Development; Just as Important as Dual Nics

There is a popular saying which I find you can apply to most things in life; “You get what you pay for”. Sadly, this does not seem to apply for software development in any way. You who know me know that I work for a reasonably sized hosting company in the upper market segment. We have thousands of servers and hundreds of customers, so after a while you get a quite decent overview of how things work and a vast arsenal of “stories from the trenches”.

So here’s a small tip; ensure that your developers know what they are doing! It will save you a lot of hassle and money in the long run.

Without having made a science out of it, I can confidently say that at the very least 95% of the downtime I see on a daily basis is due to faulty code in the applications running on our servers.

So after you’ve demanded dual power feeds to your rack, bonded NICs and a gazillion physical paths to your dual controller SAN, it would make sense to apply the same attitude towards your developers. After all, they are carbon based humans and are far more likely to break than your silicon NIC. Now unfortunately it is not as simple as “if I pay someone a lot of money and let them do their thing, I will get good solid code out of it”, so a great deal of due diligence is required in this part of your environment as well. I have seen more plain stupid things coming from 50k pa. people than I care to mention, and I have seen plain brilliant things coming out of college kids’ basements.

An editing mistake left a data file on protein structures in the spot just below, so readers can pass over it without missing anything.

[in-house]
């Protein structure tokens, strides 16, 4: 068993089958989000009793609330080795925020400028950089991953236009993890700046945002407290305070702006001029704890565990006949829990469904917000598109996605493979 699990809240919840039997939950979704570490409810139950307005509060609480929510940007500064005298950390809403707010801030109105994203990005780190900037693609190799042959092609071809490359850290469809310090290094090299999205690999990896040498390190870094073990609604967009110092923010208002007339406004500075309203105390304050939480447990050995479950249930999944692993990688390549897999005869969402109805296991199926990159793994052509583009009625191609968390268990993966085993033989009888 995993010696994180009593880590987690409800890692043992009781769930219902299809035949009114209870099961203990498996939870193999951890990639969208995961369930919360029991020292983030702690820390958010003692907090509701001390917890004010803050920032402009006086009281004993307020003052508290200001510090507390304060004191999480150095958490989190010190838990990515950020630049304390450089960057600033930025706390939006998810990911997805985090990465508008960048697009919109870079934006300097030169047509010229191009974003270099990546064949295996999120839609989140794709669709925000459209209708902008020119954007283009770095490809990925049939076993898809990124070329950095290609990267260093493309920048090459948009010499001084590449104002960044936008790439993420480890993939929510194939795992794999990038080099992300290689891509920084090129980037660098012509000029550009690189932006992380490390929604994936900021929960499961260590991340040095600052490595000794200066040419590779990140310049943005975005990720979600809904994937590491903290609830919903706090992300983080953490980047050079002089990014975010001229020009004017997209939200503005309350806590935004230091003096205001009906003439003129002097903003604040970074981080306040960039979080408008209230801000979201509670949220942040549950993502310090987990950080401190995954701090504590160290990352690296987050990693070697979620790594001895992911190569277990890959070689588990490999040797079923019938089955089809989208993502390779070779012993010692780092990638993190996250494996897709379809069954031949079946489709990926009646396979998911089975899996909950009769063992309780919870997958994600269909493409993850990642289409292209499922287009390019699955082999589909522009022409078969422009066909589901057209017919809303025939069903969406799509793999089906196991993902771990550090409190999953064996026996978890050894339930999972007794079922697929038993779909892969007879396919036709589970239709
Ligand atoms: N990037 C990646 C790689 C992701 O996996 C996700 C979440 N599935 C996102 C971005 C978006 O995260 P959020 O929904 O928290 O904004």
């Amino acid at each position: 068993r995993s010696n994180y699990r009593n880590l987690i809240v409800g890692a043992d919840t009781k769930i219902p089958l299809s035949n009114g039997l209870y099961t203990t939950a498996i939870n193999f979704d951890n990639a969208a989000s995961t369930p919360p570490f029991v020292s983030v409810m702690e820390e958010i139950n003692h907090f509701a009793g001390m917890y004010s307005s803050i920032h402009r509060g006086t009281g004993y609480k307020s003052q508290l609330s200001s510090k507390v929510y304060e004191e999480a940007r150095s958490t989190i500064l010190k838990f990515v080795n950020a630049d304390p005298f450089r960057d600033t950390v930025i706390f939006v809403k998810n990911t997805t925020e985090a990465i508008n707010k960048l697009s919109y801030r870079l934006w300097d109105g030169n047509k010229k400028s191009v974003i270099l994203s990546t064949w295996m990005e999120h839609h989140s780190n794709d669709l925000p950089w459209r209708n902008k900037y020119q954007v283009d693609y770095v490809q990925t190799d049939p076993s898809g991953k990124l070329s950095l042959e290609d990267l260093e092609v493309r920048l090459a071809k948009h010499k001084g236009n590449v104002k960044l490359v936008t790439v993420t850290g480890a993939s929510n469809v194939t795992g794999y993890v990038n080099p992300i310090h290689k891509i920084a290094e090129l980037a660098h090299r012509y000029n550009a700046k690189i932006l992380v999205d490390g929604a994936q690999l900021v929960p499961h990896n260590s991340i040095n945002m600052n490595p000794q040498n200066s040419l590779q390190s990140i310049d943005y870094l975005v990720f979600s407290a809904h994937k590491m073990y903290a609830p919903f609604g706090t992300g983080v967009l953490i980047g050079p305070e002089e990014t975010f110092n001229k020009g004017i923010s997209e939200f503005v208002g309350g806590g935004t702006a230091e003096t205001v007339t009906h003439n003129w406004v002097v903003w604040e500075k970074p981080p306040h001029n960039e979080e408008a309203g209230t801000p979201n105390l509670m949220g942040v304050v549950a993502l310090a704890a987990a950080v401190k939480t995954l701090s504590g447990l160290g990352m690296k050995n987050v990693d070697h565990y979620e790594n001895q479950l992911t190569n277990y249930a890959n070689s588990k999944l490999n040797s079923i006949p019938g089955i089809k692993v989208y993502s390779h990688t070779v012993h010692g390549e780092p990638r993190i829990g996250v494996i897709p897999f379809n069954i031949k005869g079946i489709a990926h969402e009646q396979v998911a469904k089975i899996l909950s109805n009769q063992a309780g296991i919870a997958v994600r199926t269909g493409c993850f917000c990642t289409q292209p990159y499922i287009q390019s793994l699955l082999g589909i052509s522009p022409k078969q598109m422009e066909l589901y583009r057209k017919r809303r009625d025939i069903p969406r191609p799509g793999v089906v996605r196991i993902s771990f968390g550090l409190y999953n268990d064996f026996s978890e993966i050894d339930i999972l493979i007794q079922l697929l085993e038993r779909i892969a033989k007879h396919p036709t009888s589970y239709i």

This is important not only from an availability point of view, it’s also about running cost. The amount of hardware in our data centers which is completely redundant, and would easily be made obsolete with a bit of code and database tweaking is frightening. So you think you may have cut a great deal when someone said they could build your e-commerce system in 3 months for 10k less than other people have quoted you. But in actual fact, all you have done is got someone to effectively re-brand a bloated, way too generic, stock framework/product which the developer has very little insight into and control over. Yes, it works if you “click here, there and then that button”, the right thing does appear on the screen. But only after executing hundreds of SQL queries, looking for your session in three different places, done four HTTP redirects, read five config files and included 45 other source files. Needless to say, those one-off 10k you think you have saved, will be swallowed in recurring hardware cost in no time. You have probably also severely limited your ability to scale things up in the future.

So in summary, don’t cheap out on your development but at the same time don’t think that throwing money at people will make them write good code. Ask someone else to look things over every now and then, even if it will cost you a little bit. Use the budget you were planning on spending on the SEO consultant. Let it take time.

Feb 13th, 2010